Hospital Bed


James Cannon

PostICU, Inc.



Princeton University

AB degree in Chemistry

University of Pennsylvania

MS Degree in Biochemistry


Jim was an independent public policy analyst specializing in energy and environmental issues for more than three decades.


He wrote a number of books, presented dozens of professional papers, and researched and edited two periodicals.


He consulted with government and industry leaders in over 20 countries and testified before the U.S. Congress six times.

Jim’s Picks #1

Welcome to Jim’s Corner


In late September 2010, a two-day meeting was held in Chicago, Illinois, to discuss the long-term consequences of extended intensive care unit (ICU) hospital stays after critical illnesses.  

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“Jim’s Picks”

Highlights from the History of PICS

The meeting was convened by the Society of Critical Care Medicine (SCCM), a leading international trade organization currently representing 16,000 physicians and nurses.  In attendance were 31 medical specialists from 15 stakeholder groups invited by the SCCM.  No post-ICU patients were included.


During the meeting, the stakeholders approved a new medical term, post-intensive care syndrome (PICS), to describe “new or worsening problems in physical, cognitive or mental health status arising after a critical illness and persisting beyond acute care hospitalization.”  This diagnostic term was created to help doctors determine what is “wrong” with patients who survive critical illness, but don’t recover as fully as expected.


PICS itself was not invented at the Chicago meeting, of course.  Patients who “didn’t make it all the way back” from severe medical crises were known for decades, but their symptoms were commonly ignored or even ridiculed.  In the face of decades of stunning medical advances in saving lives, this collateral damage may have seemed a reasonable price to pay.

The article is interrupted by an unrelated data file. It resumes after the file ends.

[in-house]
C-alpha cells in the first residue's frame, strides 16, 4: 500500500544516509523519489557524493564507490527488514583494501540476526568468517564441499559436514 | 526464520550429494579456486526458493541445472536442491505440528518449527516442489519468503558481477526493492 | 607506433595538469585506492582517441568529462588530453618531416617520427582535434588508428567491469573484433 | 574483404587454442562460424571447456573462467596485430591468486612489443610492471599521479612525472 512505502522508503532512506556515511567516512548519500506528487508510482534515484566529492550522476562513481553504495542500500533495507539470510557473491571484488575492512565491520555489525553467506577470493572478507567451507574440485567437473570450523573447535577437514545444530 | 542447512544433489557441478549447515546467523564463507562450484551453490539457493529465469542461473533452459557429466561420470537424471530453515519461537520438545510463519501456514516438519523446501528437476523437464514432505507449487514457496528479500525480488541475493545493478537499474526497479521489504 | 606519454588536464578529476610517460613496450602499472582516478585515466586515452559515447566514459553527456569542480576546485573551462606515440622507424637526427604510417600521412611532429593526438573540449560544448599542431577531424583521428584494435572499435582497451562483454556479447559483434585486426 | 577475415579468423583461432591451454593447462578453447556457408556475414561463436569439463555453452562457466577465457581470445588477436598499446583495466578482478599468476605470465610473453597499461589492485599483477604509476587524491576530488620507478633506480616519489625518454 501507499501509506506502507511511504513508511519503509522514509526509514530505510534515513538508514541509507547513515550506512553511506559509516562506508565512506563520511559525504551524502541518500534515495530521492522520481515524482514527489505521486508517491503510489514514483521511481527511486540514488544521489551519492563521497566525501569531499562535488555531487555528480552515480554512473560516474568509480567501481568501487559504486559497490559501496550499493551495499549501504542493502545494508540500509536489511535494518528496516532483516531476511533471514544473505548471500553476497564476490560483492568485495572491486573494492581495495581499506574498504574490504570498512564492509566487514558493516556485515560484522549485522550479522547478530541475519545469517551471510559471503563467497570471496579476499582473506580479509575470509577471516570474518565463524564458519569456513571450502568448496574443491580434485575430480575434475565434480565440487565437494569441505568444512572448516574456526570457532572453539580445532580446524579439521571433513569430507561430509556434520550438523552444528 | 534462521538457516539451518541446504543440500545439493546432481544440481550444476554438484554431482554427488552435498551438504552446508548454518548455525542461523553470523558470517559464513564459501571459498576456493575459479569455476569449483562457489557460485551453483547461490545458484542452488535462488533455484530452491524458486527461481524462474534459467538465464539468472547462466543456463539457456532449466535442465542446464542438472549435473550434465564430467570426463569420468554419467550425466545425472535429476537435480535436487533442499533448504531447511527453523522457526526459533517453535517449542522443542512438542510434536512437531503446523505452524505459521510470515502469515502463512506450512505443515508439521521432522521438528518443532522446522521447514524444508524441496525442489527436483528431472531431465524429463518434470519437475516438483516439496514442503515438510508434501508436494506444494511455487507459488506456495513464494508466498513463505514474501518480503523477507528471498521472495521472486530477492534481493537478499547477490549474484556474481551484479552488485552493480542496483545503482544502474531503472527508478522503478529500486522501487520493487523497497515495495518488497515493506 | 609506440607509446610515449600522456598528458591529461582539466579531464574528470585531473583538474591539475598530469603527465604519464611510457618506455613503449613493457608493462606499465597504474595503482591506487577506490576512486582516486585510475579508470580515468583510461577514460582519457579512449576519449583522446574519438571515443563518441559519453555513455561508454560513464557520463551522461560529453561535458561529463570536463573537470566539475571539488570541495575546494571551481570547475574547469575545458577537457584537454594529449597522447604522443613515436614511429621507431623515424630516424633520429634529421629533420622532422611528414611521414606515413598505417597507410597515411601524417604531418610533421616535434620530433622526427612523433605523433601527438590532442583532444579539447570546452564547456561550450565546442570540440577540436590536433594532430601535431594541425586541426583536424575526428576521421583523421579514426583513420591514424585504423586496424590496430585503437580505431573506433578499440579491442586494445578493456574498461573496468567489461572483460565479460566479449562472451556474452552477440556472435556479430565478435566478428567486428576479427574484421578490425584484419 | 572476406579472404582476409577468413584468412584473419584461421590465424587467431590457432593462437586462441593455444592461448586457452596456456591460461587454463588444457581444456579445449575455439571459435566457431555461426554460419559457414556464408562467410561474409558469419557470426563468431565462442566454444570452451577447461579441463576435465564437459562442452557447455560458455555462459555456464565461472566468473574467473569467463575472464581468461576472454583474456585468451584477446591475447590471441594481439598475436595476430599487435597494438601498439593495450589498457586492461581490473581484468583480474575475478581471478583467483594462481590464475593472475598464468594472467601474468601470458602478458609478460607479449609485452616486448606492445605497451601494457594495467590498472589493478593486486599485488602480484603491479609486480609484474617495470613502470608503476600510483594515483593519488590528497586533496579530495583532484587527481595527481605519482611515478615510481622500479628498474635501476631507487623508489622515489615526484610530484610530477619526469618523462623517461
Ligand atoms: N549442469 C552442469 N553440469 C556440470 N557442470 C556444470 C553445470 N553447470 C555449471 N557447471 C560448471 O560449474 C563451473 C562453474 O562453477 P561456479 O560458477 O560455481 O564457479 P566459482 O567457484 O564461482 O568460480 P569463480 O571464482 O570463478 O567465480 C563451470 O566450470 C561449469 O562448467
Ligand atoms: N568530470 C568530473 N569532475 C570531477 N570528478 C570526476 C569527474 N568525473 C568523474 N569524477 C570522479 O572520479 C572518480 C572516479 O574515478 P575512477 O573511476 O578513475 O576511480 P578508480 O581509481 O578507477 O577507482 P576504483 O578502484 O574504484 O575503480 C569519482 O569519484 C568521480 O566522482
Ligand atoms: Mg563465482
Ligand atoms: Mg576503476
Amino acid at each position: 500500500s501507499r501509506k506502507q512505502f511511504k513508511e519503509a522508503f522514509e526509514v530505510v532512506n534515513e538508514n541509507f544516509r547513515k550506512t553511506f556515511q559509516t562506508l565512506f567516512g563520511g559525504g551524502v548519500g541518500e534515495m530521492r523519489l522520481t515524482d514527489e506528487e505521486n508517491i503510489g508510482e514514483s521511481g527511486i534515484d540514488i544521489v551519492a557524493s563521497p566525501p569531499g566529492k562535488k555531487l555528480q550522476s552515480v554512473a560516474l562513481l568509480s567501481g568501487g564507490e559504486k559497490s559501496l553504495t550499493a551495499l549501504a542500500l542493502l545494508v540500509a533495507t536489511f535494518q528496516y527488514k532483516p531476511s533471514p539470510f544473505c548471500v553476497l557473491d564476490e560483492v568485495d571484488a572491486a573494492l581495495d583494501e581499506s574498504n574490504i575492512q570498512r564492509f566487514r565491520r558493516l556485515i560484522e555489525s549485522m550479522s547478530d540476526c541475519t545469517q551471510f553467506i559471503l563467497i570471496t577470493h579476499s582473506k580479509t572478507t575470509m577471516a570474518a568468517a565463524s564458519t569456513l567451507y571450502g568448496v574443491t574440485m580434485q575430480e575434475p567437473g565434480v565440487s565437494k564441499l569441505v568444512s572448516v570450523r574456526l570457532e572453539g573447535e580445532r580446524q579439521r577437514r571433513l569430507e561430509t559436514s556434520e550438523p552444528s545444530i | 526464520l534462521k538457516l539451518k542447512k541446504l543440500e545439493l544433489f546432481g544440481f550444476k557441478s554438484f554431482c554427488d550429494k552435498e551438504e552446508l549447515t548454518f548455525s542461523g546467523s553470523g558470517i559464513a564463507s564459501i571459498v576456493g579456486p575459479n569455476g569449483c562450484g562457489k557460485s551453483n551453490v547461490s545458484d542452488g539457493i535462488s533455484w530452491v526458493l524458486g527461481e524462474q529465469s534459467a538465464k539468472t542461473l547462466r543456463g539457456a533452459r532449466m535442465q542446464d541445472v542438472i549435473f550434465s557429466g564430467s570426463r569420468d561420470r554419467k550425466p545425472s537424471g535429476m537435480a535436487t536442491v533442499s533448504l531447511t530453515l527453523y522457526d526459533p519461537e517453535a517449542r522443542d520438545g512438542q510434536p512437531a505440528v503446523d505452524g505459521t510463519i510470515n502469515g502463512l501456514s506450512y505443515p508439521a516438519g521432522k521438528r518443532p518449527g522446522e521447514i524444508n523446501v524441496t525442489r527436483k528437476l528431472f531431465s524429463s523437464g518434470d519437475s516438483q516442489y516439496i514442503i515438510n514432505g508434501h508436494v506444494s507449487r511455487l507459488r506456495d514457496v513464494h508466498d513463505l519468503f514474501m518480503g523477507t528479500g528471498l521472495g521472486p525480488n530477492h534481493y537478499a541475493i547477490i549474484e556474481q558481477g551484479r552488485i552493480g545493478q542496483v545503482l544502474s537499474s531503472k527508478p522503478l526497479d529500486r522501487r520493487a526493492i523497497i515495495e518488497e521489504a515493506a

No more.  The SCCM 2010 meeting launched a feverous quest to learn more about the factors contributing to the emergence of PICS, to enhance knowledge of the full range of impairments affecting the quality of life of its sufferers, and to develop treatment protocols to promote recovery, if not a cure.  PICS sufferers are now recognized by the medical community as needing and worthy of help with the health problems they endure, but did not create.


This recognition may be just in time to help in the post-COVID era, where thousands of survivors of the virus are already experiencing persistent impairments.  These unfortunates are termed “long haulers,” but their symptoms seem consistent with those of PICS.  Hopefully, the decade of work so far to counter PICS, will help jump-start rapid development of treatments for COVID long haulers.


The events in Chicago were reported in a March 2012 medical journal article, “Improving Long Term Outcomes after Discharge from Intensive Care: Report from a Stakeholders' Conference.”  The article was co-authored by a long list of doctors led Dale M. Needham, a leader in the PICS field from Johns Hopkins University in Baltimore.  It was published in Critical Care Medicine and is included in the PostICU library on this website.


In May 2020, two ICU survivors, James Cannon (that’s me) and Rob Rainer, each afflicted with life-altering impairments from PICS, linked arms to create a new nonprofit organization, Post ICU, Inc.  Through their website,, they hope to reach the wide PICS community to provide information, address medical questions, enhance communication, and create an organized voice promoting treatment and speedy recoveries for PICS sufferers.


These opportunities to find help appear among the various pages and links on this website.  This web page contains two columns I will post on a periodic basis.  This one is called “Jim’s Picks.”  It will highlight medical discoveries and milestones in the quest to understand PICS, with links to relevant medical journal publications.  It is accompanied by a second column called “Jim’s Story,” which is based on diary entries I maintained during my battle with PICS, including my medical emergency, ICU stay, recovery, and life as a PICS sufferer. 



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